“From Cancer Survivor to Fearful Fighter: The Shocking Truth About Life After Treatment”

## Breast Cancer Diagnosis: Reflections on Bravery

As someone who considers herself a bit of a wuss, the word “brave” isn’t one that I would typically use to describe myself. However, since my breast cancer diagnosis last summer, it’s a word that many people have used to describe me. While I appreciate the sentiment, I don’t necessarily think it’s accurate. Here are some reflections on my journey so far:

### The Fear and Self-Pity

When I first received my diagnosis, I was terrified. The thought of having a 5cm grade three tumor was overwhelming, and I spent several days crying and worrying. Even before starting chemotherapy, I was dreading the drugs and the process of having them fed into me through a port in my chest. I winced every week when they punctured my skin to put in the line from the drip, and I cried whenever my hair fell out. It’s safe to say that I’ve had my fair share of fear and self-pity.

### The Stoical Moments

While I wouldn’t necessarily describe myself as brave, I have had some stoical moments. I want to get better and move on, so I’ve agreed to the treatment I’ve been offered, no matter the side-effects. Even when things have been tough, I’ve tried to find things to smile about. However, I think that much of what I’ve done is more social conditioning than bravery.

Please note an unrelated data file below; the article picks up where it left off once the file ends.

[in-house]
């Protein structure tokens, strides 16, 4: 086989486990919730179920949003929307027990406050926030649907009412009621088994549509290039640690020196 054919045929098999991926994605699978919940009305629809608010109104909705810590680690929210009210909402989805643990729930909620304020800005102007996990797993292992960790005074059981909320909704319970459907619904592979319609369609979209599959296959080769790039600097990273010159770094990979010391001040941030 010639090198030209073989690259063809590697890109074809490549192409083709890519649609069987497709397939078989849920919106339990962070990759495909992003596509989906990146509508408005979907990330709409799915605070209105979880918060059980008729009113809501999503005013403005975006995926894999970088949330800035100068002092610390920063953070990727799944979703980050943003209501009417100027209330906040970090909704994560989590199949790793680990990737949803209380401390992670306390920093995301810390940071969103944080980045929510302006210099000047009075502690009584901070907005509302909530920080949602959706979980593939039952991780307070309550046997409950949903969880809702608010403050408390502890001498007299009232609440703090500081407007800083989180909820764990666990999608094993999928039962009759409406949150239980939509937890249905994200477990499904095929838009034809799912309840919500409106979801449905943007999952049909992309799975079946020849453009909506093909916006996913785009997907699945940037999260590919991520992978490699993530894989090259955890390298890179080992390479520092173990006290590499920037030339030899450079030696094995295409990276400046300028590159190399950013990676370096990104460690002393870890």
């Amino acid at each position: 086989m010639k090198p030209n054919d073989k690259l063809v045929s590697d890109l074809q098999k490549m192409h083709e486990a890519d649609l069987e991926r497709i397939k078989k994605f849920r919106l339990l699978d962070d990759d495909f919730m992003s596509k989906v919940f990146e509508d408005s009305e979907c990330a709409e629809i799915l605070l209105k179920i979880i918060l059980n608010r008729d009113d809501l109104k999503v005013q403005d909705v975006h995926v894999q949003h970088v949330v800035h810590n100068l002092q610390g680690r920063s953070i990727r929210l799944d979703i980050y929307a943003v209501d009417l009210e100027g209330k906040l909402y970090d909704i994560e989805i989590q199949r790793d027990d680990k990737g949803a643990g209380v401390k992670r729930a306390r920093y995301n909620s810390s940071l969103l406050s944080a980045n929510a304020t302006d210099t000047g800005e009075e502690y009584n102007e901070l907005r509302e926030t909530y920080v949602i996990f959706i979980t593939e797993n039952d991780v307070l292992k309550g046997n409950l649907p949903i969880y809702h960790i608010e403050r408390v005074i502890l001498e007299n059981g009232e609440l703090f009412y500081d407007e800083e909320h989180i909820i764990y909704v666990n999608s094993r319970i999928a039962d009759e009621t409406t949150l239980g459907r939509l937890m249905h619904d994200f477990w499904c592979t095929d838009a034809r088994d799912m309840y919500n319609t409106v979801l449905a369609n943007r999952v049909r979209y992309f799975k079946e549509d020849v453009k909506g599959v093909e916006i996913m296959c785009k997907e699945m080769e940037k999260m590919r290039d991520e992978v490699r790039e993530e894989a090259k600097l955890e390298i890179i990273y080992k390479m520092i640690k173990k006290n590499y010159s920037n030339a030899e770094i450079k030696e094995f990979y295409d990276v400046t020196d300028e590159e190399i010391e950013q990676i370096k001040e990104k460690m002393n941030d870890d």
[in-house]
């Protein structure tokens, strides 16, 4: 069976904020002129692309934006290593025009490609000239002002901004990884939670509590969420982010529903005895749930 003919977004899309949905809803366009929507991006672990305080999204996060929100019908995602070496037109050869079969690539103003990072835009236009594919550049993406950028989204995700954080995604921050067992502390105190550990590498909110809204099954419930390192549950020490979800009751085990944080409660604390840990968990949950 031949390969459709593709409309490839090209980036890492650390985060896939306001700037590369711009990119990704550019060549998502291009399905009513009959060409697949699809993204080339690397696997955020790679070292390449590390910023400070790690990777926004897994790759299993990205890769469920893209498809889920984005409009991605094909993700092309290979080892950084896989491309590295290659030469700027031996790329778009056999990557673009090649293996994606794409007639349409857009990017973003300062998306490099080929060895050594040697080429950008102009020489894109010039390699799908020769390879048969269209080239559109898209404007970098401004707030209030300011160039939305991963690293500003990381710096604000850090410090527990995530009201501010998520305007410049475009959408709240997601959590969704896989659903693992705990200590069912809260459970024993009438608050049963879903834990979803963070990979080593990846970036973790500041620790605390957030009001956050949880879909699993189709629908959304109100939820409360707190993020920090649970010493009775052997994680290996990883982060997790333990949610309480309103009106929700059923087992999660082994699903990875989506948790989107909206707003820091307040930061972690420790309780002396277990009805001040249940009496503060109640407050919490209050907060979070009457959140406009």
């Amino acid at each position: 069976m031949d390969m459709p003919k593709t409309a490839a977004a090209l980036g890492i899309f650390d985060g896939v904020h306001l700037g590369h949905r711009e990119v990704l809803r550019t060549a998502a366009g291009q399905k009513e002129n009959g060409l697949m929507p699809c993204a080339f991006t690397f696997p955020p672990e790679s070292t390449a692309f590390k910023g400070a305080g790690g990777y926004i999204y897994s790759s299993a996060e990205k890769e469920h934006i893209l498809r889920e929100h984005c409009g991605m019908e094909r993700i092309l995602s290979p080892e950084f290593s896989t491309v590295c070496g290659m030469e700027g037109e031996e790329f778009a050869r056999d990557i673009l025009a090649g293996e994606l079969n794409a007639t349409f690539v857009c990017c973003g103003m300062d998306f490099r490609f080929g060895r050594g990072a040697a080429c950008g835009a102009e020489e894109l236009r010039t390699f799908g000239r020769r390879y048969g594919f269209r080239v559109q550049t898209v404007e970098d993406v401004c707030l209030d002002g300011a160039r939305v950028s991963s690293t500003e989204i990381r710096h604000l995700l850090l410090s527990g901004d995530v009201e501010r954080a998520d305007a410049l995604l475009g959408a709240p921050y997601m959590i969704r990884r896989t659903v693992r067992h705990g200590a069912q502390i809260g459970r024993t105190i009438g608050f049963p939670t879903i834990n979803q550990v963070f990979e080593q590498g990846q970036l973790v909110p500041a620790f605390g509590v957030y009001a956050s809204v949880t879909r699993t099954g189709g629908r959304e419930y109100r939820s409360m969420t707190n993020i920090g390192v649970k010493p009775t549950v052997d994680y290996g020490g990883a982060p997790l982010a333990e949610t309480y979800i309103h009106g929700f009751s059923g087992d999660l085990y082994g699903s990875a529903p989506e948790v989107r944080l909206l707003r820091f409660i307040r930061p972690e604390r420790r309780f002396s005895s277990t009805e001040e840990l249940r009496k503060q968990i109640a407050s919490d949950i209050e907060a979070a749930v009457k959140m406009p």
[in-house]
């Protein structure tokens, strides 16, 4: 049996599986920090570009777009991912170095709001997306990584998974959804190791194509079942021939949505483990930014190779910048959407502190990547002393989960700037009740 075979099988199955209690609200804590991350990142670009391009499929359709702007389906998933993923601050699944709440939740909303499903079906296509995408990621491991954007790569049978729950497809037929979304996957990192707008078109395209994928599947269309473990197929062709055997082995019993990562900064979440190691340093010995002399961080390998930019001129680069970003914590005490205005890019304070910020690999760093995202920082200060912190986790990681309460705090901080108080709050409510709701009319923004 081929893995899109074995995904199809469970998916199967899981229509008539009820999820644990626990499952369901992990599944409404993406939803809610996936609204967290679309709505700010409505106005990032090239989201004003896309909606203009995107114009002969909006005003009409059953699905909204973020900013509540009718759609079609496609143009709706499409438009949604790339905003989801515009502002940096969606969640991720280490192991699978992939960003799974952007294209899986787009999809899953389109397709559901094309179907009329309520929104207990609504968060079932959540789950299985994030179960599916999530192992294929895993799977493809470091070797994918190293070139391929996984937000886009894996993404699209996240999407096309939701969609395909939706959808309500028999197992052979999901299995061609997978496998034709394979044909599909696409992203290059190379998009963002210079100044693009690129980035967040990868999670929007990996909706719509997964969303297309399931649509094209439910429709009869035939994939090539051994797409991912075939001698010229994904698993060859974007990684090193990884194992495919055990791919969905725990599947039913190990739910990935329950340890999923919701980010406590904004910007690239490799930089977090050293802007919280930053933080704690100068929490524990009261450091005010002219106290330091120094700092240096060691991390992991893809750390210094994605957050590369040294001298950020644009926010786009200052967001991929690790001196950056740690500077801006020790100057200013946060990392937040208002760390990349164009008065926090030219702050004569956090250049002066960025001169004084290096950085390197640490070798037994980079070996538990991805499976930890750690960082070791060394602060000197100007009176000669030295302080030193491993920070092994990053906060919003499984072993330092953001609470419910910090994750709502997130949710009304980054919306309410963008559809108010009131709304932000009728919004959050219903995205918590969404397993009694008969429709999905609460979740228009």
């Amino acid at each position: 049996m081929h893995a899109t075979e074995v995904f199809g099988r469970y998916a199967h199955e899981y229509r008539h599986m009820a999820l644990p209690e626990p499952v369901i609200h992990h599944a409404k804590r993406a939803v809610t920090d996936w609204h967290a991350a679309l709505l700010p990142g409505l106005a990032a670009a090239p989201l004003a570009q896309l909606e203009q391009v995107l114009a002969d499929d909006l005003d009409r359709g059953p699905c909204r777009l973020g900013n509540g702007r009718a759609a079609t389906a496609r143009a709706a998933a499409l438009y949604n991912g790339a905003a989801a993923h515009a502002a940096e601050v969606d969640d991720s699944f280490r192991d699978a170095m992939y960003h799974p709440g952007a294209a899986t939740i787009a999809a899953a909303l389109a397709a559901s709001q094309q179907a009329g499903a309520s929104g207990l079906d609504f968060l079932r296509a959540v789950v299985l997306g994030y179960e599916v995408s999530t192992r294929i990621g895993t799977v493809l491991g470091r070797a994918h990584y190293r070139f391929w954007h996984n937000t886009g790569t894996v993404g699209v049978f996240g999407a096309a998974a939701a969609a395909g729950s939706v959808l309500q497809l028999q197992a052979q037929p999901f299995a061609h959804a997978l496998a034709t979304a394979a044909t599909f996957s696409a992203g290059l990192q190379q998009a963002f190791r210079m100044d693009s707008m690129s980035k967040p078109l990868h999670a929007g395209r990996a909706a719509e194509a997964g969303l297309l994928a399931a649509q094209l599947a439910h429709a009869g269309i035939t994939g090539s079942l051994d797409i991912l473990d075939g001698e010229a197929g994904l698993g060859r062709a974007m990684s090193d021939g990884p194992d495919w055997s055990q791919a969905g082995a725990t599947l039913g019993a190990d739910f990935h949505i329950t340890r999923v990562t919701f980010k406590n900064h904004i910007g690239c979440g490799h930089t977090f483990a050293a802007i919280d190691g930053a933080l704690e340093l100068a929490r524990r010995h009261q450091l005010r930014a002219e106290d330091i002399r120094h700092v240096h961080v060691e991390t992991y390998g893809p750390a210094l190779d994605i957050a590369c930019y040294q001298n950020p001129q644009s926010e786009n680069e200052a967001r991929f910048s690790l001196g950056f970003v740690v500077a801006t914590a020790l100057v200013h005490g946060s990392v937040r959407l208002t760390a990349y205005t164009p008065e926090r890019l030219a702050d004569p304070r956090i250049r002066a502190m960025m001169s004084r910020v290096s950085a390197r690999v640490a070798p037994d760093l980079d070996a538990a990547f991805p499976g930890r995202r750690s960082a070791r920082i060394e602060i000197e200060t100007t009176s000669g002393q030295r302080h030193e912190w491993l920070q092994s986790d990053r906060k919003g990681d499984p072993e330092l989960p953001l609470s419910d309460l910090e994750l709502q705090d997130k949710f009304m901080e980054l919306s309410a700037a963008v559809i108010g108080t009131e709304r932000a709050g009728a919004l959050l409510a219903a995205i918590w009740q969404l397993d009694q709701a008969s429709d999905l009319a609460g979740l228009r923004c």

### The Real Heroes

To me, the real heroes are the people who trialled the drugs I now take and the carers who look after their loved ones and keep smiling and encouraging them, even when they are tired and scared themselves. But even they may not feel brave.

### Being in Someone Else’s Hands

Throughout my treatment, I’ve been in someone else’s hands. I’ve had to engage with the explanations of the treatment and sometimes faced a choice of paths, but I’ve felt that the difficult bit was in someone else’s power. Those people are experts, and if you trust them, as I do, you can get a lot of comfort.

### Coping in the Big Bad World

Now that my treatment is over, I feel like a wild animal being released from captivity. I have to learn how to cope in the big bad world without the support networks I’ve been leaning on heavily for the last few months. While the doctors have talked positively about what they’ve done, and have told me I’m doing all I can to prevent a recurrence, I still worry about what could go wrong.

### Moving Forward

Moving forward, I will need to be braver than before. I will need to drop the caveats and move to a new way of living. It won’t be easy, but I’m hoping that with time, I’ll be able to let go of some of the fear and self-pity and embrace the future with hope.

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